Most AOC events are assigned a difficulty rating, or D-rating. The higher the number, the more difficult the event. Difficulty ratings are designed to provide guidance to members about their suitability for an event and to try to ensure, to the best of our ability, that everyone enjoys the event.
Difficulty ratings are assigned by each event's trip leader, in accordance with guidelines for each activity type. A trip leader may, at his/her discretion, adjust the difficulty rating to account for special circumstances, such as extreme weather conditions, technical/challenging trails, and other factors specific to that event.
We encourage newer members to start with lower numbered D-ratings and work their way up as they feel comfortable. Trip leaders may set specific criteria for events, such as registrants’ past AOC event history, and they may remove registrants who don’t meet that criteria or who they believe may not be physically capable of completing events.
Below are difficulty rating guidelines for various activity types. Should you have any questions, please email the AOC Director of Events.
|Hike||Canoe||Outdoor Climb||Backpack||River Raft|
|Caving||Road Bike||Inline Skate||Urban Hike||Mountain Bike|
Hikes are rated taking the following factors into account, in order of general significance: Elevation Gain, Pace, Terrain, Distance, and Extreme Weather/Special Considerations. Exceeding only one of the criterion may, or may not, be sufficient to change the difficulty level, and ALL of the criteria should be evaluated in order of their significance. A substantial change in one of these factors can dramatically bump the D-rating up or down. It should be noted that there can be a considerable difference in difficulty "within" each category; therefore, it is always important to read the event listing closely for a more detailed explanation of these factors for a specific event.
|1||Easy||Gentle elevation gain of less than 400 feet, leisurely pace; generally 4 miles or less.|
|2||Easy to Moderate||Gentle to Moderate elevation gain 400 to 1,000 feet, moderate pace; generally 4 to 6 miles.|
|3||Moderate||Elevation gain 1,000 to 1,500 feet, and/or faster pace; generally 6 to 8 miles.|
|4||Moderate to Difficult||More challenging elevation gain 1,500 to 2,500 feet, and/or faster pace; generally 8 to 10 miles.|
|5||Difficult||Challenging elevation gain of 2,500 to 4,000 feet, and/or faster pace, and/or special considerations; generally 10 to 15 miles.|
|6||Difficult to Advanced||Very Challenging elevation gain of 4,000 feet or more, and/or faster pace, and/or special considerations; generally 15+ miles.|
|7||Advanced||25+ miles AND challenging elevation gain of 6,500 feet or more.|
Backpack trips are rated according to distance covered per day as well as elevation gain. Backpack trips which involve packing in and out with lighter-pack day hikes on the in-between days are rated according to the hike rating system, but one notch higher. Trips that involve packing every single day will be bumped yet another notch to account for the additional weight required to carry each day.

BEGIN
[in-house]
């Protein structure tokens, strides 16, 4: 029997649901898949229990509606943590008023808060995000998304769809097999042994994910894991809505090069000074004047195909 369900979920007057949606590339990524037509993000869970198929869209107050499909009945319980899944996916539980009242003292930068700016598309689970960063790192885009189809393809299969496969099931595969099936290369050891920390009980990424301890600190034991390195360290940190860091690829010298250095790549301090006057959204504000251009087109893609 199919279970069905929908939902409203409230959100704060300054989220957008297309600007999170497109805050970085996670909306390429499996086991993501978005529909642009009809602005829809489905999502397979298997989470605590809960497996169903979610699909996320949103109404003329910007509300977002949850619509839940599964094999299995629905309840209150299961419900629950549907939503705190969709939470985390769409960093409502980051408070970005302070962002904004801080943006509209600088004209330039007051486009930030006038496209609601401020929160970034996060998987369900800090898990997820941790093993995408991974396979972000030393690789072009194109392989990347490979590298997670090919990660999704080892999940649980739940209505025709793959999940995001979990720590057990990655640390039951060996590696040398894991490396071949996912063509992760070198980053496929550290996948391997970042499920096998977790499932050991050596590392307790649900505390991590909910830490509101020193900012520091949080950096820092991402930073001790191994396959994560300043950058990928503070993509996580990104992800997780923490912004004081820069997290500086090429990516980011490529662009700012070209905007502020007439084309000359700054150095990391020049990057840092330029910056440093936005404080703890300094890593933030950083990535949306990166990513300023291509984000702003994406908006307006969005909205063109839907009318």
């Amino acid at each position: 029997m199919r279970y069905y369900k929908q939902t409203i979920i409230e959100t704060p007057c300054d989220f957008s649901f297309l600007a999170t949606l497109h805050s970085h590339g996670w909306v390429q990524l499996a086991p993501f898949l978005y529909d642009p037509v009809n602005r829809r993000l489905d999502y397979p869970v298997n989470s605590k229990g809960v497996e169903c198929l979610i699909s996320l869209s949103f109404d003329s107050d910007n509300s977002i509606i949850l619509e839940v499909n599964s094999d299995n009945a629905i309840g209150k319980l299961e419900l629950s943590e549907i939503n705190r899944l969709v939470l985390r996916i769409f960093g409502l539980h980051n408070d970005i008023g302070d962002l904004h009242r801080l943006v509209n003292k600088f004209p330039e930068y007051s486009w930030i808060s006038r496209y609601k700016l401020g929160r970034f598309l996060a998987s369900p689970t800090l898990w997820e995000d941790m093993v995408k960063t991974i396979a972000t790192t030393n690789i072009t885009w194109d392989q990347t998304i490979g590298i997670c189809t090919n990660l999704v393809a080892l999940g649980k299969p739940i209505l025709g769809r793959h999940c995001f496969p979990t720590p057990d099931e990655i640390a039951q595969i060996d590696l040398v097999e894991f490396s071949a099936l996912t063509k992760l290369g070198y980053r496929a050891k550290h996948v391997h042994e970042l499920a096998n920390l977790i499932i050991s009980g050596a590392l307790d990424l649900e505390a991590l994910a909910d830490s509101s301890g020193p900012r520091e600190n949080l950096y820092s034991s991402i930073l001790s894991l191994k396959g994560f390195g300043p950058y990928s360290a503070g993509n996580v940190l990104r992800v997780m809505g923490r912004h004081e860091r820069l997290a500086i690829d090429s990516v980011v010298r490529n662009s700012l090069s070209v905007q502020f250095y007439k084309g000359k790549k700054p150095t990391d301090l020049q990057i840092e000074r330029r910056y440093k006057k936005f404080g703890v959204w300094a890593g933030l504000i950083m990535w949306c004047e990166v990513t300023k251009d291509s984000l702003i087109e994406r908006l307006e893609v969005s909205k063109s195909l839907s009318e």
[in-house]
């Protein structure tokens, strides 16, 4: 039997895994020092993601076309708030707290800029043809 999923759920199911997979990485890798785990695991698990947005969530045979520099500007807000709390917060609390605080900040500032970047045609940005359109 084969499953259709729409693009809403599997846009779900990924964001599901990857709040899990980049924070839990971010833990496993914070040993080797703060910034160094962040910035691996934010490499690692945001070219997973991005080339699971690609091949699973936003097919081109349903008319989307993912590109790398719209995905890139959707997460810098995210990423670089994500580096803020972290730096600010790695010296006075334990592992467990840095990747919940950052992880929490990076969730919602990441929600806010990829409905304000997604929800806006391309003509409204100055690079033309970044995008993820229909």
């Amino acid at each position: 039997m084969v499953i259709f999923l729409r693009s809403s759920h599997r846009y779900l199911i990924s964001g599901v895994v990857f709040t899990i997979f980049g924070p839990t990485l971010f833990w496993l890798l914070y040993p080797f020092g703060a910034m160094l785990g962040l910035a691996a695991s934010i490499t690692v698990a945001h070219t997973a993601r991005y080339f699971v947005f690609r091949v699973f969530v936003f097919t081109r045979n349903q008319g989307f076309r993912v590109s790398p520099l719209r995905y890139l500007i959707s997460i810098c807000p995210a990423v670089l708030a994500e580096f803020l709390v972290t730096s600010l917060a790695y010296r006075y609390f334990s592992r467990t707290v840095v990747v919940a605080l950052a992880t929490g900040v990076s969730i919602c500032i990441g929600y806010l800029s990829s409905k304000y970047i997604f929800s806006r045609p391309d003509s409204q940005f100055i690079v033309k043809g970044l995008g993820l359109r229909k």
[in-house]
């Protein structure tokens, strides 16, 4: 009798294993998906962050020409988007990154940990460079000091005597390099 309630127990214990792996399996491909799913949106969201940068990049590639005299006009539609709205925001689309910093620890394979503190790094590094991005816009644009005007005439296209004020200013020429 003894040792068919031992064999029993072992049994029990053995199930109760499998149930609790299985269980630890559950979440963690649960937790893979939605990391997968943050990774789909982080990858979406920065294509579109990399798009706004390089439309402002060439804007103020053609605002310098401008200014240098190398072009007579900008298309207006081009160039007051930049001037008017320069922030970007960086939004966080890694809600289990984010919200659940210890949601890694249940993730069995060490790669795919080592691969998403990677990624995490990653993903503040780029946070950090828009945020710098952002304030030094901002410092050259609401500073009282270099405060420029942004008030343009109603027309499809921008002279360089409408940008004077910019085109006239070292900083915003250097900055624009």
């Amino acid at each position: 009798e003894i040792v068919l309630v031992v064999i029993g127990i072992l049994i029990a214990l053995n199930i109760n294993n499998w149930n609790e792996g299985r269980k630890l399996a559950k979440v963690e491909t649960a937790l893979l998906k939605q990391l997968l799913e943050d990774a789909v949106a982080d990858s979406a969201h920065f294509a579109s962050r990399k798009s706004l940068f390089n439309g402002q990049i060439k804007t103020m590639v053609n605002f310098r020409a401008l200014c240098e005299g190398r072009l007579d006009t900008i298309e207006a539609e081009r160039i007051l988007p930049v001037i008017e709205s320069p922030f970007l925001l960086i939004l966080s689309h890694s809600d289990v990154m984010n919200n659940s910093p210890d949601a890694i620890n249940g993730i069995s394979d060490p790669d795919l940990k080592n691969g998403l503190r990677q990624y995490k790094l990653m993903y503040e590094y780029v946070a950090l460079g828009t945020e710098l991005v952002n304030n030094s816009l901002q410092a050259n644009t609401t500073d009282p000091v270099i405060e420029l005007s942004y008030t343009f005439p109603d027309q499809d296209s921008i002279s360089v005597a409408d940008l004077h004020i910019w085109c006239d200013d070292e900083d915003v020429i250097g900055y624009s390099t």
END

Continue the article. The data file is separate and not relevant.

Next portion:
|3||Moderate||Pack In and Out Only: Less than 5 miles distance and negligible elevation gain per day.|
|4||Moderate to Difficult||Pack In and Out Only: Approximately 5 to 10 miles with gentle elevation gain per day.
Pack every day: Less than 5mi distance and negligible elevation gain per day.
|5||Difficult||Pack In and Out Only: Greater distance (over 10 miles), more challenging elevation gain per day.
Pack every day: Approximately 5-10mi with gentle elevation gain per day.
|6||Advanced||Pack Every Day: Greater distance (over 10 miles), more challenging elevation gain per day, challenging terrain.|
This is for horizontal caves only. This is where no or very little rope work is needed. Caving trips are rated according to many factors, including the length of travel in the cave, how much crawling, climbing, squeezing, and/or swimming.
|1||Easy||Commercial cave. Lighted. Walk in, walk out.
No equipment needed.
|2||Easy to Moderate||Very easy to get around. Little to no crawling or climbing. May get feet wet.
Standard equipment needed.
|3||Moderate||Moderately easy to get around. May have some crawling, climbing, and/or squeezing. May get a little wet.
Standard equipment needed.
|4||Moderate to Difficult||Movement in the cave becomes more difficult. Will have some crawling, climbing, and/or squeezing.
Climbing may require use of a handline. May get wet, including swimming. May be a long and/or time consuming cave.
Standard equipment needed.
|5||Difficult||Movement in the cave is difficult. Will have a lot of crawling, climbing and/or squeezing.
May get wet, including swimming. May require more advanced rope work. Will be a long and/or time consuming cave.
Standard equipment needed.
|6||Advanced||Real tough to get around. May have everything already listed, just harder.
Standard equipment needed.
Outdoor climbing difficulty levels are set by the trip leader to ensure a participant’s ability to climb routes at the YDS rating to which their event will focus. Example: Even if lower difficulty routes exist at a particular climbing location, if the trip leader’s intention is to only focus on climbing routes at a YDS rating of 5.10 or above, then the event should be classified as a D5 such that all participants are required to have the ability to climb routes at or above a 5.10 rating.
|2||Easy to Moderate||Beginner level - typically 5.7 or lower.|